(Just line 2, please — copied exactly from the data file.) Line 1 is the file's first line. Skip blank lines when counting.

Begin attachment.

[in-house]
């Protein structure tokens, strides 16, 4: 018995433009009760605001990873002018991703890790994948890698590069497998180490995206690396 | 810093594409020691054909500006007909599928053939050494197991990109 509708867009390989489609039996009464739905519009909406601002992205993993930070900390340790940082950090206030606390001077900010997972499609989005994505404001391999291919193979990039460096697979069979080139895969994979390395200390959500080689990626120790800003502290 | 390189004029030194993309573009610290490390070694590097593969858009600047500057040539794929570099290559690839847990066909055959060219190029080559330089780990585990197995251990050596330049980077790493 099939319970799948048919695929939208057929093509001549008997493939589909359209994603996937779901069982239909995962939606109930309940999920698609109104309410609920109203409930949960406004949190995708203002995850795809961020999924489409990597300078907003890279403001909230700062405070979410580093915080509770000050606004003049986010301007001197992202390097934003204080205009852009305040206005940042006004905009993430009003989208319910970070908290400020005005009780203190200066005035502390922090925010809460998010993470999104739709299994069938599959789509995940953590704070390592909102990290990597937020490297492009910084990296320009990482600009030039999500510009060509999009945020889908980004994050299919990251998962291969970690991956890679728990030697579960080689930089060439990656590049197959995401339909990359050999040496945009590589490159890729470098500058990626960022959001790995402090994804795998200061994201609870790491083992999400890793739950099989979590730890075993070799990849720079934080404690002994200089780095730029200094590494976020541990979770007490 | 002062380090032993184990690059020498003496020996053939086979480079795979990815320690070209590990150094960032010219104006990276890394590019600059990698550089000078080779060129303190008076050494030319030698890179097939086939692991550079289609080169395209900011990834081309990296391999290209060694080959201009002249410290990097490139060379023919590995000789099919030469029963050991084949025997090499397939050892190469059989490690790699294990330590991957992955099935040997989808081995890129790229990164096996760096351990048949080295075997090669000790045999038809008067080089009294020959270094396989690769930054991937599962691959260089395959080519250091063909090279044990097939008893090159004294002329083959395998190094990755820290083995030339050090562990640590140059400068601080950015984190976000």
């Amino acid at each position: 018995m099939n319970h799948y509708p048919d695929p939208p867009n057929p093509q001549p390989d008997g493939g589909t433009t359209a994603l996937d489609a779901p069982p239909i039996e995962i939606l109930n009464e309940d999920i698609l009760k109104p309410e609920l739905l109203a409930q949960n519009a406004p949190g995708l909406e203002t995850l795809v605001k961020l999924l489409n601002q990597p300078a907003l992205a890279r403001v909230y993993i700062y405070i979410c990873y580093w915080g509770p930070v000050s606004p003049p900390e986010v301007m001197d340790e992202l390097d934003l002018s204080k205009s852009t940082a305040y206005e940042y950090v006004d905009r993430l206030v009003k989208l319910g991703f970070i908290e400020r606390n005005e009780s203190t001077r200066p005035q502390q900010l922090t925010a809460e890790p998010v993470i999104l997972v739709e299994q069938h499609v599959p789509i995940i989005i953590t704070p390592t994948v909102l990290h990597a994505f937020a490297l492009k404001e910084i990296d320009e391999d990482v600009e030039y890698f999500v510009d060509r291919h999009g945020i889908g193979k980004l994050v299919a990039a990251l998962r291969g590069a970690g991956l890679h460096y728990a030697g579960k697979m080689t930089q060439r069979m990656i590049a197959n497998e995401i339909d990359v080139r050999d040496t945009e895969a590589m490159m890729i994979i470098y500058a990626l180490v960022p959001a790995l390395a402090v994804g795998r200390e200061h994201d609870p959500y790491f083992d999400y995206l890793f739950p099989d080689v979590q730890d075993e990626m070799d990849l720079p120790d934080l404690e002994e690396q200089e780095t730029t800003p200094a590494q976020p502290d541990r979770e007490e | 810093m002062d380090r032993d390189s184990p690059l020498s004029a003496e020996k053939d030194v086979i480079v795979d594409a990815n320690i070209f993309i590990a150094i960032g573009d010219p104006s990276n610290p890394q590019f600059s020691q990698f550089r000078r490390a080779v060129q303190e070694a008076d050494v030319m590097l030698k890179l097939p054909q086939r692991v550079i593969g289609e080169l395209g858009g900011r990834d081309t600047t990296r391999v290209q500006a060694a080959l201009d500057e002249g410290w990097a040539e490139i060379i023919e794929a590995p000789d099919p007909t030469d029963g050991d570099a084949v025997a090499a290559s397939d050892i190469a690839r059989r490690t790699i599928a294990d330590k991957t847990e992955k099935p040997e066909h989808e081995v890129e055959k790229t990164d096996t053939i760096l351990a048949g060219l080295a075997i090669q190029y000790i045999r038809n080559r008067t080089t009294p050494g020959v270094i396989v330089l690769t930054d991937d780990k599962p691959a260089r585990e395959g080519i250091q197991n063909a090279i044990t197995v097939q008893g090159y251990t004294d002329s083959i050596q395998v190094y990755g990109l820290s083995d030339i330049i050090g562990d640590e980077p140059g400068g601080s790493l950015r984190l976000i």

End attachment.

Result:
């Protein structure tokens, strides 16, 4: 018995433009009760605001990873002018991703890790994948890698590069497998180490995206690396 | 810093594409020691054909500006007909599928053939050494197991990109 509708867009390989489609039996009464739905519009909406601002992205993993930070900390340790940082950090206030606390001077900010997972499609989005994505404001391999291919193979990039460096697979069979080139895969994979390395200390959500080689990626120790800003502290 | 390189004029030194993309573009610290490390070694590097593969858009600047500057040539794929570099290559690839847990066909055959060219190029080559330089780990585990197995251990050596330049980077790493 099939319970799948048919695929939208057929093509001549008997493939589909359209994603996937779901069982239909995962939606109930309940999920698609109104309410609920109203409930949960406004949190995708203002995850795809961020999924489409990597300078907003890279403001909230700062405070979410580093915080509770000050606004003049986010301007001197992202390097934003204080205009852009305040206005940042006004905009993430009003989208319910970070908290400020005005009780203190200066005035502390922090925010809460998010993470999104739709299994069938599959789509995940953590704070390592909102990290990597937020490297492009910084990296320009990482600009030039999500510009060509999009945020889908980004994050299919990251998962291969970690991956890679728990030697579960080689930089060439990656590049197959995401339909990359050999040496945009590589490159890729470098500058990626960022959001790995402090994804795998200061994201609870790491083992999400890793739950099989979590730890075993070799990849720079934080404690002994200089780095730029200094590494976020541990979770007490 | 002062380090032993184990690059020498003496020996053939086979480079795979990815320690070209590990150094960032010219104006990276890394590019600059990698550089000078080779060129303190008076050494030319030698890179097939086939692991550079289609080169395209900011990834081309990296391999290209060694080959201009002249410290990097490139060379023919590995000789099919030469029963050991084949025997090499397939050892190469059989490690790699294990330590991957992955099935040997989808081995890129790229990164096996760096351990048949080295075997090669000790045999038809008067080089009294020959270094396989690769930054991937599962691959260089395959080519250091063909090279044990097939008893090159004294002329083959395998190094990755820290083995030339050090562990640590140059400068601080950015984190976000």